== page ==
HTTPS has become the most pervasive protocol on most WANs. The challenge for network administrators is that HTTPS can be many things. It’s used by business-critical SaaS providers like Salesforce and Office365, but it’s also used by bandwidth-hogging consumer sites like Facebook and YouTube. As you prepare for Cisco SD-WAN, understanding this breakdown is important so you can size your Cisco SD-WAN to support your SaaS applications. For example, most organizations choose to rate limit and deprioritize Facebook, YouTube, Hulu, and other bandwidth-hogging sites.
You have the inventory information, you can set QoS policies and assign priority to key applications like Skype for Business. You can also set path selections. SD-WAN bifurcates the network and determines what should go across MPLS versus the internet. There may be a need to offload some low-priority internal apps to the public internet. Finally, LiveNX helps users determine which size MPLS or internet circuit is needed at each site to support the policy. Baselining with LiveNX allows you to know the exact requirements.
3. How do I size my MPLS and internet pipes?
Every application on an enterprise WAN will fall into one of these categories:
- Business critical, loss or latency sensitive
- Business critical, loss or latency non-sensitive
- Business critical SaaS
- Non-business critical
When selecting size and speed for MPLS and internet in an SD-WAN, it is important to understand that only the first aforementioned category truly warrants an MPLS connection. Everything else, even some business-critical traffic, can leverage internet without impacting performance or productivity. However, this is where many companies go awry. They use MPLS to support internal apps and the internet to support SaaS and public internet apps. This leaves money on the table.
An excellent example of a business critical, loss and latency non-sensitive application is data replication. These apps can be absolute bandwidth hogs. Often only enabled on nights and weekends for this reason, many MPLS ports have been upgraded over the years to keep up with all this traffic. However, data replication is also something that can and should be routed to the internet in an SD-WAN environment. A good design will recognize this and size MPLS to only support the handful of applications where end-user productivity would be impacted by the variation of the public internet. No server will ever complain that its data replication took all night to complete. Conversely, no server will ever thank IT when replication took less than an hour. Take advantage of this fact and ensure you’re fine-tuning your SD-WAN to maximize savings. Public internet is a perfectly adequate medium for any application where latency, jitter, and loss do not impact end-user performance.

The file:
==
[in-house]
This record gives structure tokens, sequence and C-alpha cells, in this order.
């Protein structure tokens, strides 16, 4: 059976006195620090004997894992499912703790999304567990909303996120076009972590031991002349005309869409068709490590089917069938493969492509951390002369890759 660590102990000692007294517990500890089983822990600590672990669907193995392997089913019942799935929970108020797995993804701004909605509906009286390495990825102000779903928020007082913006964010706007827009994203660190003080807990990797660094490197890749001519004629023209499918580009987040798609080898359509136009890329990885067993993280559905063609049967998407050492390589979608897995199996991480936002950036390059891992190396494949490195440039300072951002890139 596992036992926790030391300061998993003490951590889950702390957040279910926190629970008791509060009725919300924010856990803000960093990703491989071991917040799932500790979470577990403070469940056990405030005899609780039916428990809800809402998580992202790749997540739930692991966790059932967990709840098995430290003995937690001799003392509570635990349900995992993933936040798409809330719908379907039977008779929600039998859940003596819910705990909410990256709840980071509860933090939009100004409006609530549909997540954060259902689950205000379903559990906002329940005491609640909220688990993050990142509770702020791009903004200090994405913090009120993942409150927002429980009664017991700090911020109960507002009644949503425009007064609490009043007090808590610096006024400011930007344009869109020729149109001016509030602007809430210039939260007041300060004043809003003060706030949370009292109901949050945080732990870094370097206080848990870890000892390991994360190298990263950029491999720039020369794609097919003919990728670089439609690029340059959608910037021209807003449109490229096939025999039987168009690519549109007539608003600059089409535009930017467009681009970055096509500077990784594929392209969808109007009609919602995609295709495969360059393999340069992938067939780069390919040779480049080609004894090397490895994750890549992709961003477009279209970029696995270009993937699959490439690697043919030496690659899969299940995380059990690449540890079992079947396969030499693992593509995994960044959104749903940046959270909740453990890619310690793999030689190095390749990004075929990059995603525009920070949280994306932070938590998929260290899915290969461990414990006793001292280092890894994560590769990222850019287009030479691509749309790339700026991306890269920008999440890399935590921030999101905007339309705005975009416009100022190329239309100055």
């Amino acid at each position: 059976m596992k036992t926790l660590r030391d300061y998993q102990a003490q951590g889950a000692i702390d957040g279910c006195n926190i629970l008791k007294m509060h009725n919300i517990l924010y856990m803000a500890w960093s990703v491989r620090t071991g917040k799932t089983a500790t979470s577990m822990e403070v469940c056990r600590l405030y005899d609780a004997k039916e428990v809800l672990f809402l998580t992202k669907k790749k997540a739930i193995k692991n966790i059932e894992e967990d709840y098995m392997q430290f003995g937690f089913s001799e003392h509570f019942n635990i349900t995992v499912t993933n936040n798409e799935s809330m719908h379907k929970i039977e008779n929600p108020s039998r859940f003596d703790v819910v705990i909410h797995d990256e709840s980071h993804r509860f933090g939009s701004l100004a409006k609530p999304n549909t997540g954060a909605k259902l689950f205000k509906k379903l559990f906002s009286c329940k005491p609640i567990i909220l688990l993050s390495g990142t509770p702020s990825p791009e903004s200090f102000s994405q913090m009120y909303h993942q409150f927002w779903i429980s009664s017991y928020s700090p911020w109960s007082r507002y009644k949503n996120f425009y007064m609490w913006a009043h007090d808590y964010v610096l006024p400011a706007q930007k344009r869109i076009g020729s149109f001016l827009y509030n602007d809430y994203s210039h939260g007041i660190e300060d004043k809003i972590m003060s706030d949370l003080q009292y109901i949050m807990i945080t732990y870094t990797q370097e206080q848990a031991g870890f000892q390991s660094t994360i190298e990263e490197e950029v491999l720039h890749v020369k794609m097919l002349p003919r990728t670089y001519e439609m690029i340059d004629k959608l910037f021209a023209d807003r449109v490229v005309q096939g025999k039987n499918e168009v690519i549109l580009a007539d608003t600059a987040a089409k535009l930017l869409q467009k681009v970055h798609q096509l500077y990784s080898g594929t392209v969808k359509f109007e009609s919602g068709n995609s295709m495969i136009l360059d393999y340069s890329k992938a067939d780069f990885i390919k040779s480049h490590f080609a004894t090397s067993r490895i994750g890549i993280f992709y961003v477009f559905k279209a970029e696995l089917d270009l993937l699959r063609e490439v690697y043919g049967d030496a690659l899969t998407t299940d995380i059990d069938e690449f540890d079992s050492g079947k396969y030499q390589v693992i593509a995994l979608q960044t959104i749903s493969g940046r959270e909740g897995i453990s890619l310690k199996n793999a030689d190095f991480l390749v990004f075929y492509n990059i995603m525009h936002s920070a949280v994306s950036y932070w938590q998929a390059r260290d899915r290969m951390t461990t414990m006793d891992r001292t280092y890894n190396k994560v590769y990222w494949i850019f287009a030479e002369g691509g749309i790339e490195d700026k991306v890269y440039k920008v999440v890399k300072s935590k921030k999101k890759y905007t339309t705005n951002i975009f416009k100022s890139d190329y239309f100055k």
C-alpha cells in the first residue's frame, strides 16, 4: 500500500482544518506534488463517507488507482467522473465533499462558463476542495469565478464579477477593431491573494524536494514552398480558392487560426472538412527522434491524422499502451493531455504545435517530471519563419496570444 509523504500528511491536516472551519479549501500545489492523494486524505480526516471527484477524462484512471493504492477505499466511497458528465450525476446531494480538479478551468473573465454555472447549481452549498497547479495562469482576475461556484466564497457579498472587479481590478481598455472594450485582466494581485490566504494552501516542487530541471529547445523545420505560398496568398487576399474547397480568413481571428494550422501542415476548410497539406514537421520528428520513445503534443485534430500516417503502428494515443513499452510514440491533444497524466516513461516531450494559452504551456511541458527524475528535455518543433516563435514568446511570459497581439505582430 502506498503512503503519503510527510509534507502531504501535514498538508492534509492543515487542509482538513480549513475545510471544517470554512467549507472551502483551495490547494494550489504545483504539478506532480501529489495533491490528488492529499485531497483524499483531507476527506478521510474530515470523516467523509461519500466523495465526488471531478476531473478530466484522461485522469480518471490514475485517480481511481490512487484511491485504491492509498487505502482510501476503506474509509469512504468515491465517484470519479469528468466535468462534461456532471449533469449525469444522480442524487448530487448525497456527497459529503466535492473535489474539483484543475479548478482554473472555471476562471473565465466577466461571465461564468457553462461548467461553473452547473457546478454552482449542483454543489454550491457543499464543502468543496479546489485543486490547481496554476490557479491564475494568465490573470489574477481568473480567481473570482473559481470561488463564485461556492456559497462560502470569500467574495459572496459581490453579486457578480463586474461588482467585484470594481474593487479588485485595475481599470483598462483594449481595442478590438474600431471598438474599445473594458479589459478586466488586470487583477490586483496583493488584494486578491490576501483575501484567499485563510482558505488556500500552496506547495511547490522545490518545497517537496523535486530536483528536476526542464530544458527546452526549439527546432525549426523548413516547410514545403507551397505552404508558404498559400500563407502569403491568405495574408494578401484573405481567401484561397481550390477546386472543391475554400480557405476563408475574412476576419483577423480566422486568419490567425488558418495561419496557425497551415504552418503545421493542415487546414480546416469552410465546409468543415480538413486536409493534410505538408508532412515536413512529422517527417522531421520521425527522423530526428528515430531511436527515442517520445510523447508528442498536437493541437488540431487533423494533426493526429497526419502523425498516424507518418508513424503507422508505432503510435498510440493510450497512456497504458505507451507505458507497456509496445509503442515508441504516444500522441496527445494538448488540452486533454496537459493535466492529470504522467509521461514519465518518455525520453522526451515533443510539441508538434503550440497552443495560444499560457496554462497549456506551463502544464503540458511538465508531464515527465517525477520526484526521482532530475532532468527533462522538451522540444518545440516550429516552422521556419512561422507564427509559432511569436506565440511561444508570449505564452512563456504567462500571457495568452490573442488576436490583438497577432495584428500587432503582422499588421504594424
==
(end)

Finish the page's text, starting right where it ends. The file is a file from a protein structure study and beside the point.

LiveNX helps customers understand their bandwidth with customizable capacity planning reports. For example, a “business hours” report that gives a percentage value reflected in a 5-day work week versus a 7-day workweek. Or, an 8- to 10-hour workday versus a 24-hour workday.
It’s highly likely that these three questions will come up as you prepare to launch a new SD-WAN deployment. With LiveNX, you’ll have the answers you need to simplify the process as you move forward. Next week, I’ll dive into more questions associated with Day 1 (verifying performance) and Day 2 (operationalizing) planning for SD-WAN. In the meantime, if you’re looking to learn more, check out this video from PacketPushers on “Future Proofing Your SD-WAN,” or listen to this great podcast on the topic with our CTO, John Smith.
Sept. 19, 2018